BRYAN: Talk about some of the early results. I’m curious what some of the early feedback from your commissioners or the community was? What have you heard from people now that you published this award-winning budget book?
JASON: There’s a handful of 10 or 12 people in our community who are always calling us. They want to know this, they want to find out. Sometimes you get an upset citizen. Having the budget on the website has allowed us to be proactive and have all of the information readily available to help mitigate potential situations. Now I say, “Hey, just go to our website. It’s all up there.” And since we’ve done that, I’ve hardly heard from these folks at all.
BRYAN: One of the things that we’ve heard from a lot of our customers is that the average citizen really couldn’t make their way through PDFs full of complex budget data. We’ve heard that with that kind of publicly available information, citizens will find a piece of data, jump to the entirely wrong conclusion, and then that creates a storm of controversy. Has the budget book and presenting this information in a way that everybody can understand addressed that issue?
JASON: It has. Just having the general knowledge, like the fact that property taxes aren’t going to pay for roads, helps the public better understand how tax money is spent. The online budget allows us to tell our story.
And it’s funny; no one really wants to come to the courthouse unless there’s a problem, right? Most citizens are happy they just go out on the roads and get home alive. But the ones that hit a pothole or something happens, we hear from them. Now we can easily direct them to the website to see the status of capital projects.
ANNIE REICH: I’m Annie Reich from Butte County, South Dakota. My question is, you talk about educating your public on what your funds are used for. Do you do that just on your website? Because we’ve been talking about doing some community outreach called “Lunch and Learns” where we go out in the community and say, “Hey, this is where our funding comes from, this is where it goes to.” Have you thought about doing that at all?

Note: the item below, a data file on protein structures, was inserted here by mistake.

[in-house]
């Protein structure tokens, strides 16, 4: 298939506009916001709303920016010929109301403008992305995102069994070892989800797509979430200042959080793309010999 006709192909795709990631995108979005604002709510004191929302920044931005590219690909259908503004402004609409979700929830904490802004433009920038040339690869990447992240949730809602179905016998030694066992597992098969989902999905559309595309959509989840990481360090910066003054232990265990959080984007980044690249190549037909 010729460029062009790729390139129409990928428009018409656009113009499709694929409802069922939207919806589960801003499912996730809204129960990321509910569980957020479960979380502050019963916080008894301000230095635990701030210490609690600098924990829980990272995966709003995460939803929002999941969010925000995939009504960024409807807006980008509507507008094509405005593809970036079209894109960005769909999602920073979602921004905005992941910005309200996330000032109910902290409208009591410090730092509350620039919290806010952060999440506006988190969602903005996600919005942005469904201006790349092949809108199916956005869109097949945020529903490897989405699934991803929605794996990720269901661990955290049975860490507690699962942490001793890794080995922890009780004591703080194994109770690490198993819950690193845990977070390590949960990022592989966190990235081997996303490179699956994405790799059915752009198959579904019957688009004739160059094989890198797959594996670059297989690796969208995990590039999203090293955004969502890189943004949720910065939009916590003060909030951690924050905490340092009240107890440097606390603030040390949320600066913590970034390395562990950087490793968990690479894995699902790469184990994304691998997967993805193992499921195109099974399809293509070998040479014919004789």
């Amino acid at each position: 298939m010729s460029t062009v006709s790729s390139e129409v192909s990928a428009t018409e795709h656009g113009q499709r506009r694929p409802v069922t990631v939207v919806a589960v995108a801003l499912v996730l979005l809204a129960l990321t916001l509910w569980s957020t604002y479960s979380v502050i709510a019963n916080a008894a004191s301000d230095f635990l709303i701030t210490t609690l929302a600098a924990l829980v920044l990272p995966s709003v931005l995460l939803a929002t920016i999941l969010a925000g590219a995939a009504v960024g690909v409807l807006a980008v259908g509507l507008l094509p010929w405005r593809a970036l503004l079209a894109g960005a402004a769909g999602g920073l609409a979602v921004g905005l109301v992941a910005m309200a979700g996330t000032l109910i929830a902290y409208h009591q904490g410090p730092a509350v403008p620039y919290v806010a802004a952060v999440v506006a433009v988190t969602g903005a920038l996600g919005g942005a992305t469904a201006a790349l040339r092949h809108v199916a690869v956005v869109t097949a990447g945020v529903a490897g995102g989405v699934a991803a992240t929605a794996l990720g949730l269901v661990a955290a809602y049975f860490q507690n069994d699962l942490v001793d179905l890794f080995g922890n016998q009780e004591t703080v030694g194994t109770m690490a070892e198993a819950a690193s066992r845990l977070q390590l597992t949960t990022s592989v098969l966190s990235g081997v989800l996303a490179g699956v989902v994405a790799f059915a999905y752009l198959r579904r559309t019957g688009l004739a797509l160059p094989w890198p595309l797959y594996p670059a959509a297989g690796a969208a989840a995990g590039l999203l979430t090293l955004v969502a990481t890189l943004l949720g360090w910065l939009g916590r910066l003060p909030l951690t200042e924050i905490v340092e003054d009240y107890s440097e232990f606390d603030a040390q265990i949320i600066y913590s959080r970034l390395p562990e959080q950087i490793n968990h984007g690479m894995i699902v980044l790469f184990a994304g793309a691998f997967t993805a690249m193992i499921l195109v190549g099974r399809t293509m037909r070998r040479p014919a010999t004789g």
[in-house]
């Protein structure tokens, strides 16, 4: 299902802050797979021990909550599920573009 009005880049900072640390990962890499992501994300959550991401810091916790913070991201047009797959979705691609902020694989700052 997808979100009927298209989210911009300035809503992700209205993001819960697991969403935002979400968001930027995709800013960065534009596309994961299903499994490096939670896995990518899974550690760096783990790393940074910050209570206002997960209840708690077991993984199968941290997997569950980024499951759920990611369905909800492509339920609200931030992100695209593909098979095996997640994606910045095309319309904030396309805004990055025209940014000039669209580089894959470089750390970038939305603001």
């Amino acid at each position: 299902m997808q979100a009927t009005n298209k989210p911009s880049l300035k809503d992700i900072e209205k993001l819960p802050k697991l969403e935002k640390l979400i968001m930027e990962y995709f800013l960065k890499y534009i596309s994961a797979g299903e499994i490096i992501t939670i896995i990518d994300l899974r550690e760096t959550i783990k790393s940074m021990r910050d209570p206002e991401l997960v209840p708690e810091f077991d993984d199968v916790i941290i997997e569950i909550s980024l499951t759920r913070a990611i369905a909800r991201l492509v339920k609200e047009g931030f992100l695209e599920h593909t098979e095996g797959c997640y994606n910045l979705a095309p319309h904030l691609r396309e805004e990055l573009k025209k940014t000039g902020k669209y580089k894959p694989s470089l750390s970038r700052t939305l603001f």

JASON: Yes, we’re always out in the community. For example, every year there’s a “State of the County,” and the commissioners, whoever’s the chairman, takes a turn doing that to communicate with the public. A couple years ago there was a vote to have a one-cent road tax, so there was a lot of education and communication surrounding that. There’s also a lot of communication during election years.
BRIGID SHEA: Brigid Shea, Travis County, Texas. FinTech for me equates more with Blockchain and that kind of thing; is that at all a part of this? I’m trying to figure out how governments are using it. I’m hearing more and more about how businesses are using Blockchain in particular, but I don’t have a good sense for how governments are using it. Will that be at all part of the discussion today?
BRYAN: Blockchain is not at all part of our technology platform. The essence of Blockchain is really just a way of super-encrypting data. And instead of having the data encrypted in just one place, it’s sliced up into different blocks. There’s a chain of those blocks and the fact that that data is sliced up technically makes it that much harder to decrypt and have access to.
In ClearGov’s case, we actually use AWS for our hosting platform. The reason we selected AWS is because they are the hosting platform that is certified by the federal government to maintain security.
So they’re fully compliant; you’d have to be able to break into Amazon to break into ClearGov. But there’s no Blockchain.
Frankly, our mission in ClearGov is to provide simple solutions. To make this simple to use, easy to implement, easy to afford, and really streamline your process. So the technology behind the scenes is pretty sophisticated, but we work really hard to make it intuitive and easy to use on the front end.
BRYAN: What’s your favorite thing about ClearGov so far?
JASON: I’ve had the opportunity to sit and watch numerous demos of different software after being in office for seven years. A month after onboarding with ClearGov, the news came out that they were partnering with NACo, and it made me realize, “Hey, this is a legitimate process that we’re doing here.” The GFOA award further validated that we made the right choice.
The best part of ClearGov was the easy onboarding and having our budget easily accessible on our website. If you go to RogersCounty.org, right under the front image, there’s a link right there to our budget. I’ve also printed PDF versions of our budget and gone out to the public on a few occasions to do a presentation. You should see how wide everyone’s eyes open up. They’re like, “Wow, I did not know all of this about county government.” They just take it for granted. To be able to show that to the public, to show all of the arms involved in county government, and make people more appreciative of what we do… I mean, that just says it. That gives me the greatest satisfaction right there.